Evolving Tech, Evolving Terror
Over the course of the 16-year War on Terror, experts have identified political and socioeconomic conditions as root causes of terrorism. The technological enablers that make terrorism possible are less studied, however. Innovations in computing and telecommunications—like widespread internet access,1 end-to-end encryption,2 and virtual private network (VPN) usage3—have made new types of operations possible for a higher number of radicalized individuals.
The Islamic State best capitalized on the new technologically driven landscape by remotely inspiring and directing attacks.4 These operations require little training or tactical planning, involve crude tools—like knives or cars—and can be conducted by anyone, anywhere. The combination of simple operations and increased communicative capacity has made terrorism accessible to the masses.
To date, mass-accessible operations have been confined to the West. However, as ISIS transitions to a more conventional terrorist network,5 these attack types’ geography stands to expand. As a result, policymakers would be well-served to incorporate technological conditions into their projections of emerging ISIS hotspots.
Policymakers would be well-served to incorporate technological conditions into their projections of emerging ISIS hotspots.
Malaysia provides an important case study in the emerging threat of remotely inspired attacks because of its widespread internet access, popular encrypted messaging services, proliferating use of VPNs, and a potential cohort of veteran foreign fighters returned from the Syrian battlefield to spur radicalized individuals into action.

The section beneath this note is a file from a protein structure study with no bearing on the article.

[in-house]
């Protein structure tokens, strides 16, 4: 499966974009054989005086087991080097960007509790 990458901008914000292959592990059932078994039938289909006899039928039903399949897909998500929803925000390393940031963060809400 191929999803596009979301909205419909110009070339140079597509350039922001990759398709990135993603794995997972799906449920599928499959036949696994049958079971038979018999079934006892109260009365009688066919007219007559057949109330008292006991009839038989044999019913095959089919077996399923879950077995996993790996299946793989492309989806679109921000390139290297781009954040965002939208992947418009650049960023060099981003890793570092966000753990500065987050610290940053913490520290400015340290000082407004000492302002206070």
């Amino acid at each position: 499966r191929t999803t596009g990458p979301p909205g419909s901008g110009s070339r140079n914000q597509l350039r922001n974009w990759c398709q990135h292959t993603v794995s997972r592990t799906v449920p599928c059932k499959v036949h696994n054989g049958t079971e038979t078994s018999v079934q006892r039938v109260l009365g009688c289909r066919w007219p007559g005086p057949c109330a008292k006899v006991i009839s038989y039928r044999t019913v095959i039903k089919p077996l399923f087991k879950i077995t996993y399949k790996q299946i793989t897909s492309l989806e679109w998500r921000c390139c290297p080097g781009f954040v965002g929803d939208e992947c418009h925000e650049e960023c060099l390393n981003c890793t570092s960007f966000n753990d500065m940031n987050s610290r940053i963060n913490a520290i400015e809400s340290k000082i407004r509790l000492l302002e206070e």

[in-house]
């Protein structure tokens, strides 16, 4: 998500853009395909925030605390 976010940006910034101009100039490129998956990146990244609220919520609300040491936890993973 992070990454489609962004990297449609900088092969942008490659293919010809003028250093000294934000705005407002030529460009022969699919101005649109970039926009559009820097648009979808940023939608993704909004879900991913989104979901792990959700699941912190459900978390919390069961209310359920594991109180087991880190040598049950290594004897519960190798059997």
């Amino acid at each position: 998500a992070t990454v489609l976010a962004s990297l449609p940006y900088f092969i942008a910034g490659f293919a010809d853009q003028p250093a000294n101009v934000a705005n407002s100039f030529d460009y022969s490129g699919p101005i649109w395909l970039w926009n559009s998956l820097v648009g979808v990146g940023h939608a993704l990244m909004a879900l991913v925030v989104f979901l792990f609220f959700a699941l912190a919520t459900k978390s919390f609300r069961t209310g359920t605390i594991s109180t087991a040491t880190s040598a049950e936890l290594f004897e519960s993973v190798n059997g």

The first and most basic capability, access to the internet, has changed the way individuals radicalize and plan attacks. On the radicalization side, online platforms offer more opportunities to become radicalized and accelerate the speed with which radicalized individuals mobilize.6 Once radicalized, jihadists have used the internet for communication and operational planning. The attack on the Curtis Culwell Center represents the most extreme occurrence, as al-Shabaab-turned-ISIS operative Mohammad Abdullahi Hassan directed the perpetrators to conduct the operation through Twitter.7
As with other developing countries, internet usage in Malaysia is becoming increasingly common. Sixty-eight percent8 of Malaysians use the internet nationwide. When parsed for age, that rate climbs to 91 percent among Malaysians 18–34. Jihadist content producers—namely ISIS—have capitalized on the trend, targeting Malaysian youth9 in their recruitment efforts.
Second, end-to-end encrypted messengers—like WhatsApp and Telegram—afford their users privacy by scrambling data10 sent from the sending device, through the cell tower and server, to the receiving device. In terrorist applications, these encrypted messaging services allow for unprecedented operational security, limiting law enforcement's ability to view or disrupt these communiques.
Encrypted messaging is surprisingly popular in Malaysia and represents three of the top twenty-five11 most popular mobile applications in the country. Violent extremists can leverage this fact, employing the technology to plot domestic operations.
Finally, in the same way that prospective terrorists use encrypted messaging for offense—to stage attacks—VPNs allow radicalized individuals to play defense. As their name suggests, VPNs provide users with a private connection to the internet, replacing the user's Internet Provider address with one from a VPN provider. In doing so, the technology effectively anonymizes the internet activity of the user. For terrorists, this prevents law enforcement from tracking their movement and intentions.12
In Malaysia, VPN usage outpaces most Western countries. Approximately one in three13 internet users anonymize their online presence. The reasons for VPN usage vary: popular rationales in Malaysia range from accessing free entertainment to hiding web browsing from the government. This existing VPN culture can readily turn sinister and the technology applied to jihadist activity.